Bergen International Festival - EFFE Laureate
Get more insight on Bergen International Festival. Read Simon Mundy's interview with Director Anders Beyer.
The festival held in late Spring in Bergen has the comfort of not just being one of Europe's most venerable among the group that started in the aftermath of World War II, it can trace its origins back a lot further – back to the determination of its greatest musician, Edvard Grieg, to bring the best of the world's performers to his native city. He invited Amsterdam's Concertgebouw Orchestra, then only 10 years old, in 1898.
'His sketch for how the festival should be became the foundation of ours – in fact some of his ideas are part of our statutes,' says the Director for the last 7 years, Anders Beyer, 'but after World War II people looked at what Salzburg and Edinburgh were doing and realised that cities that were not the biggest in a country could do something to reimagine the world – to demonstrate a new belief in life.'
That sense of purpose has stood the Bergen Festival in good stead ever since, Anders says. 'When an event is just a piece of paper on a Minister's desk, it will be a failure. If it is rooted in the people with real enthusiasm it will succeed.' Bergen, though only a city of quarter of a million, is not shy of saying what it thinks. 'Just as when the festival started, we now want to mirror the challenges the world faces. So I have a mandate which allows us to do many things; to be inclusive, world class, family friendly etc. And this, from my perspective, means I will be heavily criticised, which is in itself stimulating. I have to argue my case on prime time TV in Norway. Art matters to people here and they really care.'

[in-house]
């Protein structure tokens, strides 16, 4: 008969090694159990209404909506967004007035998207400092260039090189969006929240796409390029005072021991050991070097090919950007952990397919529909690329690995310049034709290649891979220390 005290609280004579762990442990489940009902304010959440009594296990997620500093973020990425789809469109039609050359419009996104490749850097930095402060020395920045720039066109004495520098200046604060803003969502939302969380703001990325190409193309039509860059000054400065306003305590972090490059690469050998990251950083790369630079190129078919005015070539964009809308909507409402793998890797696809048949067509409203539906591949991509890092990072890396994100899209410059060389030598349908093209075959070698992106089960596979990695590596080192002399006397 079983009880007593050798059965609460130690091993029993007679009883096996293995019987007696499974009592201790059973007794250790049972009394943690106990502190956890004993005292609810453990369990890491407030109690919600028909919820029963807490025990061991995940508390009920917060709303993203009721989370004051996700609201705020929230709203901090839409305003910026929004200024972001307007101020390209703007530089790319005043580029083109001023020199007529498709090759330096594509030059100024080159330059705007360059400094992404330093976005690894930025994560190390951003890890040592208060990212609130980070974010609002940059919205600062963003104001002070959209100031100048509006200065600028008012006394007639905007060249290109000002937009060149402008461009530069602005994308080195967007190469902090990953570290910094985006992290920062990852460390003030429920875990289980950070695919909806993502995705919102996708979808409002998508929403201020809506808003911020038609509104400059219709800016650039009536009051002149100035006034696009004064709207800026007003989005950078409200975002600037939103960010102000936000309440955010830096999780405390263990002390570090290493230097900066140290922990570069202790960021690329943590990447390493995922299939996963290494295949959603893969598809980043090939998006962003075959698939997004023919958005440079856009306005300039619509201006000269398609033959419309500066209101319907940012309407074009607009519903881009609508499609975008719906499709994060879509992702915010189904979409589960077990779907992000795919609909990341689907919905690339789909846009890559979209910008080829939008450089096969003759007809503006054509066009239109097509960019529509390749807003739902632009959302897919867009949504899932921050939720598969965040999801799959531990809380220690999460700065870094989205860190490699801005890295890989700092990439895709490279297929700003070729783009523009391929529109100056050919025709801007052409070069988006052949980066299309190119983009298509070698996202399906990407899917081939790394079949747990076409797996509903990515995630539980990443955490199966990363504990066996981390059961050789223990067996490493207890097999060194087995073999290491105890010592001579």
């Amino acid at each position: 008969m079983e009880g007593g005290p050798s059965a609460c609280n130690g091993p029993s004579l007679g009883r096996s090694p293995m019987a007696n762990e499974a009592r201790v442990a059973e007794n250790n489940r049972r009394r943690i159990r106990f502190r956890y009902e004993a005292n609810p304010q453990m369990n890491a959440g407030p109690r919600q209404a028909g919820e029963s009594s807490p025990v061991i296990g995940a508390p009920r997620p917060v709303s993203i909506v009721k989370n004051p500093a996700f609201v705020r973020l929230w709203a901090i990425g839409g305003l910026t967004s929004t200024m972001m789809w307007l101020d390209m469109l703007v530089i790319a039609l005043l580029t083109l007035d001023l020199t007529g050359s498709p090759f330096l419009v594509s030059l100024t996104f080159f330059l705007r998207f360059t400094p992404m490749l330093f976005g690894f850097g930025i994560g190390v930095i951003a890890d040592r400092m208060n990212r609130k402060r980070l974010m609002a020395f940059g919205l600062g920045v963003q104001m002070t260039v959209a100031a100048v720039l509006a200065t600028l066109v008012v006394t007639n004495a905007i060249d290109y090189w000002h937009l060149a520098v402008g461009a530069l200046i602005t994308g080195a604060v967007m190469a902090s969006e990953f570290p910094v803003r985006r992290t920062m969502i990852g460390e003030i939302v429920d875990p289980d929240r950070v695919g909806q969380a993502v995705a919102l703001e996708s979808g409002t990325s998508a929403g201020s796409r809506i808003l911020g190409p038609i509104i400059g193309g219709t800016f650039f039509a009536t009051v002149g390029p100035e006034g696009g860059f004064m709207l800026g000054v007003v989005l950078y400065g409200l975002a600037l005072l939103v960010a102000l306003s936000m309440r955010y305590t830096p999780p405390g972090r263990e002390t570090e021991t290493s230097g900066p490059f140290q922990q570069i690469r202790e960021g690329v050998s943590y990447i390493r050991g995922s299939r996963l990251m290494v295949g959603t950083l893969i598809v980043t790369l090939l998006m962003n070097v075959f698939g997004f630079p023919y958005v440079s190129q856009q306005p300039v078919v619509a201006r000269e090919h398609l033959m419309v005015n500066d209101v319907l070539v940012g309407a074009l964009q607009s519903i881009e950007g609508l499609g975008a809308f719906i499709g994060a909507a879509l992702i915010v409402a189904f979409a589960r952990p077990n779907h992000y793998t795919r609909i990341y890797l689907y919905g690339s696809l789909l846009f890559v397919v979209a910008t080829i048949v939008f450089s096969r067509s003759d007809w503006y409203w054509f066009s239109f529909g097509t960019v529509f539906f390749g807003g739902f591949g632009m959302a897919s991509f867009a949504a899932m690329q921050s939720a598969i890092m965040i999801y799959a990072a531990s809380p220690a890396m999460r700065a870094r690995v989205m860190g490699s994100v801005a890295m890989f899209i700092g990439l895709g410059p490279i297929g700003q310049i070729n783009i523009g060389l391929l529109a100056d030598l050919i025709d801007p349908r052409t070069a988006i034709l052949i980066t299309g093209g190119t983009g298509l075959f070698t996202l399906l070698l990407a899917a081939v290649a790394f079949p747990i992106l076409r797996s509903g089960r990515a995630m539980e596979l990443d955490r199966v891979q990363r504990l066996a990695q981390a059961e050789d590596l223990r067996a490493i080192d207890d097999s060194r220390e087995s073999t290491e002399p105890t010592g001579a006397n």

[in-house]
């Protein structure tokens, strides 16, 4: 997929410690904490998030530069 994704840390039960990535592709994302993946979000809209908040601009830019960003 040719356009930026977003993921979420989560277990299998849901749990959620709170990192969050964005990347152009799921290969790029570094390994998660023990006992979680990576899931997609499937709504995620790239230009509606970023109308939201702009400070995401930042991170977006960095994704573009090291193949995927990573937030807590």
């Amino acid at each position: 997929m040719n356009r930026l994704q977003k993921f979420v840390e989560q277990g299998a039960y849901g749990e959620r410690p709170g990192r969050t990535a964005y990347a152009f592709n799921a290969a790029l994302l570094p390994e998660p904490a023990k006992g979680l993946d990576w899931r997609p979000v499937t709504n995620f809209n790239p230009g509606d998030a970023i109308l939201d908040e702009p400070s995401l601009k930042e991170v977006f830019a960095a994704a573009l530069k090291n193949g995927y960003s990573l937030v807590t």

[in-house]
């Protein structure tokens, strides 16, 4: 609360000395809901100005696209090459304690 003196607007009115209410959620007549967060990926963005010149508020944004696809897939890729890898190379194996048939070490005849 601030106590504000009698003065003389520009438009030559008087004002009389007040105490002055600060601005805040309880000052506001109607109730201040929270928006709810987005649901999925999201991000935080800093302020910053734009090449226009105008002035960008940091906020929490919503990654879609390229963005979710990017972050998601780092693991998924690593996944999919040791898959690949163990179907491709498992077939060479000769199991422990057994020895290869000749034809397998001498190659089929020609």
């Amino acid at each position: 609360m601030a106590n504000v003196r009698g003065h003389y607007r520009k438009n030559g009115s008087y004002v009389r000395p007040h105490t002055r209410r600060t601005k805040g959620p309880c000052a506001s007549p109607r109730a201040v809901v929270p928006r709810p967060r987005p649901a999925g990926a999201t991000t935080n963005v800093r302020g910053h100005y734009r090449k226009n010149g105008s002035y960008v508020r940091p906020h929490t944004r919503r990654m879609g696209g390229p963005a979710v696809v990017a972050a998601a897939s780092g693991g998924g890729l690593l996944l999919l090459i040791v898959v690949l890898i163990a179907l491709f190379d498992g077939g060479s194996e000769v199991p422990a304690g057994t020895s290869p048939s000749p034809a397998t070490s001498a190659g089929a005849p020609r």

The fact that he is from Denmark, with which Norway historically had much the same relationship that Scotland has with England these days, adds spice to the debates. Anders is philosophical. 'We must embrace our own time if we are to renew and rebrand the heritage. The world is so heavily interconnected that we have invested heavily in creating new productions in digital format. And we want to work with other festivals to share our audiences.'
'Even in our own community it is important to share what we have beyond the concert hall. These days spending public money is questioned, and that is not a bad thing. We can respond. Now we, for example, livestream visiting artists like the Berlin Philharmonic to old peoples' homes, schools, refugee camps – to those who cannot or cannot afford to come to the hall.' He sees this third century of a festival in Bergen as potentially the most exciting.
Bergen International Festival
22 May 2019 - 05 Jun 2019
Sofie & Carlo episode 4
Somewhere in Europe a festival is underway. Every day brings a crisis. Somehow the big people in charge only ever arrive at the end. Only the two young interns, Sofie and Carlo, stand between triumph and disaster.
Mother Tongues Festival - EFFE Laureate
Ireland is now a country where many languages are spoken but most in the privacy of homes, not in public. The Mother Tongues Festival tackles that monolingual public space by offering a high quality artistic programme. 'Maybe we are saying these are not foreign languages – it's the way Ireland is now,' says Festival Producer Francesca la Morgia, 'More and more families live in bilingual or trilingual households.'